First space robot asks Santa for rocket for Christmas
Even robots have a Santa list. The world's first robotic astronaut has been talking with crew members onboard the International Space Station about the presents he wants for Christmas. It's all part of an experiment to improve man-machine communication.
The pint-sized robot called Kirobo is part of a Japanese experiment to develop a companion for isolated people. Chatting with astronaut commander Kiochi Wakata, the robot was asked about Christmas presents, and replied, "Santa Claus will come to space. I want a toy rocket... let's ask Santa Claus."
And when the conversation got around to blasting off into space, Kirobo exclaimed "It was exciting!"
The robot is 34 centimeters tall and weighs a kilo, and is capable of responding to human questions, without any pre-programmed responses. It is processes the questions and then chooses words from its vocabulary to form a proper answer.
“What kind of training have you done?” asks the astronaut
“I was trained to talk to people,” answers Kirobo with apparent pride as it moves its tiny head and legs in red booties.
When Wakata asked the robot how it feels to be in a zero-gravity environment, “Oh, no problem at all,” came the reply.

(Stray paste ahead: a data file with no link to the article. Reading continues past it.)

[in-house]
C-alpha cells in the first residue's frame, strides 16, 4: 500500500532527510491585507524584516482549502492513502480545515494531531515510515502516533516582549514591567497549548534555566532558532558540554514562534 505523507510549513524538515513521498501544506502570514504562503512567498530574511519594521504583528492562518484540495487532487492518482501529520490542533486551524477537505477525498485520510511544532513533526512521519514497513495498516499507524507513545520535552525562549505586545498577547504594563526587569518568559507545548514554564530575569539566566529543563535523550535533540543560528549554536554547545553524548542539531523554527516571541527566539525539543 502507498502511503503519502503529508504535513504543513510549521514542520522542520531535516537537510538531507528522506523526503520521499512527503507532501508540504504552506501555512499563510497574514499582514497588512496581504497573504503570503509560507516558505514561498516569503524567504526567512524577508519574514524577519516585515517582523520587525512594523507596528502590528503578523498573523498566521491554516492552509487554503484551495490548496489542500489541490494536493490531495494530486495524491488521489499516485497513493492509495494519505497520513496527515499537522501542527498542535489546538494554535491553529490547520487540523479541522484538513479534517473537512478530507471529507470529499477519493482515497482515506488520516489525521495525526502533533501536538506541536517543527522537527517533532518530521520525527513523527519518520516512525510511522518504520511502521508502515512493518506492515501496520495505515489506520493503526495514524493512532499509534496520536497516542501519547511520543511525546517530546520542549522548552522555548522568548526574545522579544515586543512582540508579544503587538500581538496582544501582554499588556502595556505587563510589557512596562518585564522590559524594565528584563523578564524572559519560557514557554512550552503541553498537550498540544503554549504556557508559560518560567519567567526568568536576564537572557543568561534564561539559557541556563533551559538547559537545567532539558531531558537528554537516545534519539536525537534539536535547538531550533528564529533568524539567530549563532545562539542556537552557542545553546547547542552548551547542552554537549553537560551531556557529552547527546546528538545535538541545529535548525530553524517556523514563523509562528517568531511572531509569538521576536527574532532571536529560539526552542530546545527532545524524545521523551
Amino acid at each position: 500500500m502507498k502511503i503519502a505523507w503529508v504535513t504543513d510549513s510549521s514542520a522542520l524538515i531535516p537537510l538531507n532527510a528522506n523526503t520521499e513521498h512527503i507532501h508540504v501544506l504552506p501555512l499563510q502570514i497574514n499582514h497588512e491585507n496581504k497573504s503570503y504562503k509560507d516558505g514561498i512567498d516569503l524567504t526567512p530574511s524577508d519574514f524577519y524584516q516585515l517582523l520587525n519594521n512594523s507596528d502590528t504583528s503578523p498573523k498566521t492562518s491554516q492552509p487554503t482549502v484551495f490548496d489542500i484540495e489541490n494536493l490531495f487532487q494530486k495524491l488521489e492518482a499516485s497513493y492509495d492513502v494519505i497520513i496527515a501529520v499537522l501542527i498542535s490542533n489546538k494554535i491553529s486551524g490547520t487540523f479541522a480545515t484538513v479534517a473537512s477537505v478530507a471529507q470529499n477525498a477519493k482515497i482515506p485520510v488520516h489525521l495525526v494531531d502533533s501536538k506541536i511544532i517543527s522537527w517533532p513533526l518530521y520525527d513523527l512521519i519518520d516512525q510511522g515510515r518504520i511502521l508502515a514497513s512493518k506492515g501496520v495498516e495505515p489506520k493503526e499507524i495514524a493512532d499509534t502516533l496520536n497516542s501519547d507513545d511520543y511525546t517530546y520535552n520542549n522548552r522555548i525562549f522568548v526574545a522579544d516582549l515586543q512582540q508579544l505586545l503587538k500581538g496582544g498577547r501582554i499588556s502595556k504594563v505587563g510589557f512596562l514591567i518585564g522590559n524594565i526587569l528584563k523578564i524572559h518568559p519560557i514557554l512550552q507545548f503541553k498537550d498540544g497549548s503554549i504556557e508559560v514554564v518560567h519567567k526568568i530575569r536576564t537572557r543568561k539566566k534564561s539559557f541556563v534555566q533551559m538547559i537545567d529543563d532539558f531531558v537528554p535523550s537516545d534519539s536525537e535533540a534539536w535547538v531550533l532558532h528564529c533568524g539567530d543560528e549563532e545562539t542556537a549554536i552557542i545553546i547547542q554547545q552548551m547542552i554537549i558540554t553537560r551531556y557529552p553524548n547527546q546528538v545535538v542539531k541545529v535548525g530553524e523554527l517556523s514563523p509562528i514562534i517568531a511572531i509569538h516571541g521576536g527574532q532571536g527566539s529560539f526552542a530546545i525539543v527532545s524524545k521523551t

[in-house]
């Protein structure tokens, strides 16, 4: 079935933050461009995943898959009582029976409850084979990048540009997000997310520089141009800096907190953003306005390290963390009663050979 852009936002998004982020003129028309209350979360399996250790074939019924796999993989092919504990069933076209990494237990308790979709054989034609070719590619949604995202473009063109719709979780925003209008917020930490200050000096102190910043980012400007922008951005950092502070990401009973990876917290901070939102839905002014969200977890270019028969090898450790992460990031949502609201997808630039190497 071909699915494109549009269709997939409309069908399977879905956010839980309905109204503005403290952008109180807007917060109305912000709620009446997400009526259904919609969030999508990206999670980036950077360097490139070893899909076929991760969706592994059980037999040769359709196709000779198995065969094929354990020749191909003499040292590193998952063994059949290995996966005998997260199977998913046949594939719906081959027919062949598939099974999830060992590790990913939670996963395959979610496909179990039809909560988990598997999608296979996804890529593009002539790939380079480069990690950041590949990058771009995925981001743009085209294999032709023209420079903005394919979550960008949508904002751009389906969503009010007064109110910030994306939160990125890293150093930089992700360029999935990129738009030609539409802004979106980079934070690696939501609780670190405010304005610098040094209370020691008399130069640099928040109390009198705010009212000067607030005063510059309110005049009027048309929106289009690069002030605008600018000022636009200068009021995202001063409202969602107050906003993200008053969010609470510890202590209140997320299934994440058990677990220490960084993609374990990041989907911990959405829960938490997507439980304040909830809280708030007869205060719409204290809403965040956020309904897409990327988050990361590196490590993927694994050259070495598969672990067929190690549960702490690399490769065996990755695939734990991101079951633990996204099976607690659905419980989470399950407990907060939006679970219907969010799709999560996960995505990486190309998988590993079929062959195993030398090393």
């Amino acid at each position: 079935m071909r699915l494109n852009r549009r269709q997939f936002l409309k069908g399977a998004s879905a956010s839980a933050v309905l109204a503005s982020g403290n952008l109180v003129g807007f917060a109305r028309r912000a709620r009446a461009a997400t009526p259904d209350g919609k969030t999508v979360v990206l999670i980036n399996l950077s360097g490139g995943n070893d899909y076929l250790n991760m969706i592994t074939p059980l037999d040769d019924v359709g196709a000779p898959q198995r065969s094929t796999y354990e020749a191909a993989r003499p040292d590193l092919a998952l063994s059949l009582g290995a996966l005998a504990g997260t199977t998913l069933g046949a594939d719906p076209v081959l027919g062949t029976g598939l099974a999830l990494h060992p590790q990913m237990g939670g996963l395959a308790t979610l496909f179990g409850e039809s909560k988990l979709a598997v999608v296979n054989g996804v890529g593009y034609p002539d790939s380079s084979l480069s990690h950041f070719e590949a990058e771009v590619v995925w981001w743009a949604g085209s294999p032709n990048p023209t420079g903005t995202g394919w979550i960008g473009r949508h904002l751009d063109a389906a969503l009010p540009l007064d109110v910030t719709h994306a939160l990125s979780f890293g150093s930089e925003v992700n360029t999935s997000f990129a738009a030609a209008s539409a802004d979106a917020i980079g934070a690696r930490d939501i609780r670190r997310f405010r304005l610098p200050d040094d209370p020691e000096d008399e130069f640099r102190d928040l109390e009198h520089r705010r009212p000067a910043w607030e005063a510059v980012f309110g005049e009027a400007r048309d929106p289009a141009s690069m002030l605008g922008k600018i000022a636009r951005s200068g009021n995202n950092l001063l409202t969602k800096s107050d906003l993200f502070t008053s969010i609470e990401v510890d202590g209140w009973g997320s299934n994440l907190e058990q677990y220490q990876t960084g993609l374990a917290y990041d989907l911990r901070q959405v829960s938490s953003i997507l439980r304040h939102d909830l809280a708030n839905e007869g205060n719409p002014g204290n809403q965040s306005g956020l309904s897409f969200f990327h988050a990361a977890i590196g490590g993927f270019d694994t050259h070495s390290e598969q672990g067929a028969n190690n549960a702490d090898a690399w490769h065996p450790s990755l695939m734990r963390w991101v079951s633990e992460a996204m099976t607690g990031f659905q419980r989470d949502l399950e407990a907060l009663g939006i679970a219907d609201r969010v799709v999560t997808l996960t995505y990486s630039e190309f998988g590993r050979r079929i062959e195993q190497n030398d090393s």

Kirobo appears to understand it is a robot, because when Wakata remarked “it's incredible that Kirobo came here all by yourself", Kirobo answered: “Well, I'm a robot!”
Koichi Wakata is the first Japanese commander of the ISS and joined the team in November along with Russian astronaut Mikhail Tyurin and NASA astronaut Rick Mastracchio.
Kirobo was created to accompany Wakata on various experiments and reached the ISS on August 10. "Good morning to every one of you people on Earth. I am robot astronaut Kirobo. I am the world's first talking robot astronaut. Nice to meet you," it said in Japanese on arrival at the ISS.
The robot was created by a number of Japanese organisations, including advertising company Dentsu, the University of Tokyo, robot developer Robo Garage, Toyota, and JAXA (Japan Aerospace Exploration Agency).
Tomotaka Takahashi, a roboticist and Kirobo developer said that they [the team which created Kirobo] ‘had some trouble getting the robot to carry on a conversation smoothly.'
"When people develop a relationship, it is an accumulation of small bits of communication. Small things make it work or not work," he said. "We've learnt important tips to develop a robot that can communicate with people more."
The robot creators want to know if a machine with developed conversational skills can be a companion for isolated people and how well robots and humans can interact. They hope the robots of this kind may take more active roles in accompanying astronauts on their missions.